Is It Time For Tall Wood?

At the 2013 eVolo Skyscraper Competition, a trippy entry called Big Wood made waves and earned an Honorable Mention. (Actually, this was among the tamest of the winning designs. Various others were designed for the North Pole, for the stratosphere, and for Mars.)

Back on Earth, within the same month an architect’s TED Talk called engineered wood the sustainable big-building material of the future.

Here’s architect Michael Charters’ drawing of Big Wood:

Skeleton View of Big Wood Skyscraper

Image by Michael Charters

Intended for downtown Chicago (birthplace of the skyscraper) the building encompasses retail, a library, a school, a park, and many classes of condos.

The first objection most people raise to wooden skyscrapers is flammability. Big fires that ravaged US cities in the 1900s provoked building codes that prohibited wooden structures taller than four stories. That soon led to the development of skyscrapers, all made of steel, concrete, and glass. Tragically, on 9/11/2001 we all saw that steel in skyscrapers is not quite fireproof. It can melt.

Charters is explicitly following a path laid out by architect Michael Green of Vancouver, BC, who gave the TED talk. In his white paper, Tall Wood, Green offers many tests to back up his claim that his highly compressed engineered wood materials only char on the surface in a hot fire. That beats melting; structural members could still be strong enough to hold up a building after losing a little thickness to charring.

He makes a strong case on flammability, and also that modern wood products are strong enough to do the job, and also that wood in our built environment makes us happy. It’s natural, and indeed, wood is what nature came up with for organisms to grow really tall.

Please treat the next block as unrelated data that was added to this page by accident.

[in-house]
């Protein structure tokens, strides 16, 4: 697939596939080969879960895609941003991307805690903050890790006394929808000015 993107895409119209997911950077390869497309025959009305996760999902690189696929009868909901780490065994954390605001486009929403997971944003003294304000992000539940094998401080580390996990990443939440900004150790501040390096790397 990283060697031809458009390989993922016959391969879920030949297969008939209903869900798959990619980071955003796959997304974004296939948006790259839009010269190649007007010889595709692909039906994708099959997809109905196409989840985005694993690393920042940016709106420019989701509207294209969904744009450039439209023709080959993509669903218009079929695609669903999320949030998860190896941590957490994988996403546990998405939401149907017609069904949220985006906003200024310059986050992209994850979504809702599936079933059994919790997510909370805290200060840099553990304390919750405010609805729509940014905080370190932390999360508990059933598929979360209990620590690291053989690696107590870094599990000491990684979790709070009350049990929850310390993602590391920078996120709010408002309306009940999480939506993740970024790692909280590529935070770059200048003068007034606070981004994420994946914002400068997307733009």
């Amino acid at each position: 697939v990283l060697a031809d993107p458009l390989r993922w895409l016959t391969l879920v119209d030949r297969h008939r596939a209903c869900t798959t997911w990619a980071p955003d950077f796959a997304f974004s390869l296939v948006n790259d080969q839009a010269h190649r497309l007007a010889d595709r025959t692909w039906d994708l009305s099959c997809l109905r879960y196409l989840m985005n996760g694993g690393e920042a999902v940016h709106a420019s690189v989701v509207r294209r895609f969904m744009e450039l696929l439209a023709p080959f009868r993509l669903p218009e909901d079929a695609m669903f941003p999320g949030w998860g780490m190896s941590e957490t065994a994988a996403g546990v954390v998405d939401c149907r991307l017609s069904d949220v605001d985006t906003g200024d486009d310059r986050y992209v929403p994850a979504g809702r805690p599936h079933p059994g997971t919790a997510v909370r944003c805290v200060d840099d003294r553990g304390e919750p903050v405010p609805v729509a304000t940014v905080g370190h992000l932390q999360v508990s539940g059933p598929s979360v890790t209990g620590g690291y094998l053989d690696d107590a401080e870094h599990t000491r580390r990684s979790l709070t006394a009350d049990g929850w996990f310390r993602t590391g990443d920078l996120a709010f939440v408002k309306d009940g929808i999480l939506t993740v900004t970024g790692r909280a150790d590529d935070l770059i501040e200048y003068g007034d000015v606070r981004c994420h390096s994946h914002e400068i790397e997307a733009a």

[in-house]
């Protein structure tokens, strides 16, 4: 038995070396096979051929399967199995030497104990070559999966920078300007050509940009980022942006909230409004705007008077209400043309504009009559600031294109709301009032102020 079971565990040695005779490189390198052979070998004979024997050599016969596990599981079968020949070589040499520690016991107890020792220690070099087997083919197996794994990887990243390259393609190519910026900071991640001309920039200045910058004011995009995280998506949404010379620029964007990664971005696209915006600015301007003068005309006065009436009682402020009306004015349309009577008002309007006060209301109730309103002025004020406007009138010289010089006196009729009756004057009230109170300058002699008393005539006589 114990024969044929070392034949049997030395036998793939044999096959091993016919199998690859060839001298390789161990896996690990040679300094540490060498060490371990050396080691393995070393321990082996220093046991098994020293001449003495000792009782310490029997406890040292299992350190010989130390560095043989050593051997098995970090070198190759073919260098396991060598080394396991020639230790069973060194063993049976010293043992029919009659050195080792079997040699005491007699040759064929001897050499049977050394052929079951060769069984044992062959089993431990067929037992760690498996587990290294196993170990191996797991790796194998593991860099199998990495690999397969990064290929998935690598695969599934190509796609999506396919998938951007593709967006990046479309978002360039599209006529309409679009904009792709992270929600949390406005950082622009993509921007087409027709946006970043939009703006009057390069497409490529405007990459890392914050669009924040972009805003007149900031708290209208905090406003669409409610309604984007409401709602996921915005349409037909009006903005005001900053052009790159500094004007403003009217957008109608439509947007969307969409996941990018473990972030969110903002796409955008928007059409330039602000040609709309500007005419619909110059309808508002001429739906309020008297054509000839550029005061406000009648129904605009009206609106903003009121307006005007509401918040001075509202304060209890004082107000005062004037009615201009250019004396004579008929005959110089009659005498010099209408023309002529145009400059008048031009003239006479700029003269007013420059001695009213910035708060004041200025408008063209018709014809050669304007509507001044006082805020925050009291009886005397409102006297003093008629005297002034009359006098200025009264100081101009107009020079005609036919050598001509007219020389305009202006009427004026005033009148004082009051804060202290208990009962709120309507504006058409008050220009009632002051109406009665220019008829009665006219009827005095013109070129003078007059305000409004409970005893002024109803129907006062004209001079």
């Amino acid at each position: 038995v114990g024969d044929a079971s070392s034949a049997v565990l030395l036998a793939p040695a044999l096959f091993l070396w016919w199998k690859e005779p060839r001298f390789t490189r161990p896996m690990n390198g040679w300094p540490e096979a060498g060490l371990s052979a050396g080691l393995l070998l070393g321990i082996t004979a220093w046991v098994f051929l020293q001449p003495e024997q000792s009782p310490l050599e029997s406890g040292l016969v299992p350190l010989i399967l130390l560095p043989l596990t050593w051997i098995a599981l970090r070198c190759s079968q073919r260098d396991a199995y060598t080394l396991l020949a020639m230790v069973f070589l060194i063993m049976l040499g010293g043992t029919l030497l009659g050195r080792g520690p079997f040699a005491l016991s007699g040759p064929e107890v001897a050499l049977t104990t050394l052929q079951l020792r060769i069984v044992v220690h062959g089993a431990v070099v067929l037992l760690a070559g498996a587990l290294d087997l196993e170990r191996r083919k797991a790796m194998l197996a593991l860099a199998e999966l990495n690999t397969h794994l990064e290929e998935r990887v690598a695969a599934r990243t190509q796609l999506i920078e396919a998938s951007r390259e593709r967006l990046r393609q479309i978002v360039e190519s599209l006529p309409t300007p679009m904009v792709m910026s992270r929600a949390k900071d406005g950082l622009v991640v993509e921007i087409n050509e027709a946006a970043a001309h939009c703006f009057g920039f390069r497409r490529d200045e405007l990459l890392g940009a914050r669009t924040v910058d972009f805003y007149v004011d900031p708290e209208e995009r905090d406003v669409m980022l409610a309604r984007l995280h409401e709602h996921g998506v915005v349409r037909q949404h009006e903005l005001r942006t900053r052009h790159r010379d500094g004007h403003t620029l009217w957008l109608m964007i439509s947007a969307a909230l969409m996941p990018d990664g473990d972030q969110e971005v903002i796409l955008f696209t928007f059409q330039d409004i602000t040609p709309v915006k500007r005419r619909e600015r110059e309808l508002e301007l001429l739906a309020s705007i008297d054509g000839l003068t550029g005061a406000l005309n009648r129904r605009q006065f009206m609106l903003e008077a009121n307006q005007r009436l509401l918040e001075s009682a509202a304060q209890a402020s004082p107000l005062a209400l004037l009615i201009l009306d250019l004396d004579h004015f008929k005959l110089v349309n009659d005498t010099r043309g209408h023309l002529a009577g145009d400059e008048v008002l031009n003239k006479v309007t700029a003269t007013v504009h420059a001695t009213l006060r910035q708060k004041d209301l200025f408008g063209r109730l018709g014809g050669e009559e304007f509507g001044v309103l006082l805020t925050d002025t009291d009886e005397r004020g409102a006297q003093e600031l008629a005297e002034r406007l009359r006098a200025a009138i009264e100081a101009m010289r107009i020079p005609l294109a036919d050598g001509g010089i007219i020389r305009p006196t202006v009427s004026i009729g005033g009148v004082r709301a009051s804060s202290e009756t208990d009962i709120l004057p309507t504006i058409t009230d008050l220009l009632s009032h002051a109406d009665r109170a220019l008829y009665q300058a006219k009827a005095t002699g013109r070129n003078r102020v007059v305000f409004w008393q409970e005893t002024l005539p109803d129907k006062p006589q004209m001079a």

Big Wood Elevation Drawing

Image by Michael Charters

What about his central claim—that wood is more sustainable than steel and concrete? That construction with wood is even carbon-negative? That demands extremely complex calculations from which I don’t think we’ll see conclusive answers anytime soon.

Forest scientists at Oregon State University, for example, have published numerous studies concluding that all currently known forms of commercial tree removal have worse carbon footprints than leaving the forests alone. However, those studies rest on assumptions such as an 80-year lifespan, typical of American buildings. Different assumptions—based on what can and must be done, rather than on business as usual in the profligate past century—will give very different results. Green points to Japanese pagodas 19 stories high that are still standing after 1400 years.

I’m sure we’ll be hearing more on this front. At present, Green’s argument seems based less on data than on principle:  Conventional construction has an egregious carbon footprint. Trees are the biggest and best terrestrial carbon sink. Sustainable timber production is possible. If we skim off a sustainable X amount of wood from our forests, while keeping them growing healthily, and if portion Y of what we harvest is put into buildings that will last hundreds of years and then be replaced with equal amounts of wood in other buildings, then we’ve enhanced the natural carbon sink by exactly Y. That’s net negative carbon.

I don’t know for sure; but it sounds well worth investigating.

Daniel Mathews writes about plants, animals, geology, and culture—most often writing in book form. (Bible form, if you listen to his fans. And now also in iPhone app form.) But he got his start in green homebuilding. Fresh out of Reed College, he went into the Oregon woods and built himself a tiny house out of timbers he cut and a cedar shakes he bucked and split all within 100 feet of the site. Fortunately he keeps up with the times, and focuses today on high-tech paths to a small carbon footprint. He lives in Portland with his wife, son, daughter, cat, dog, vegetable garden, and lots of music.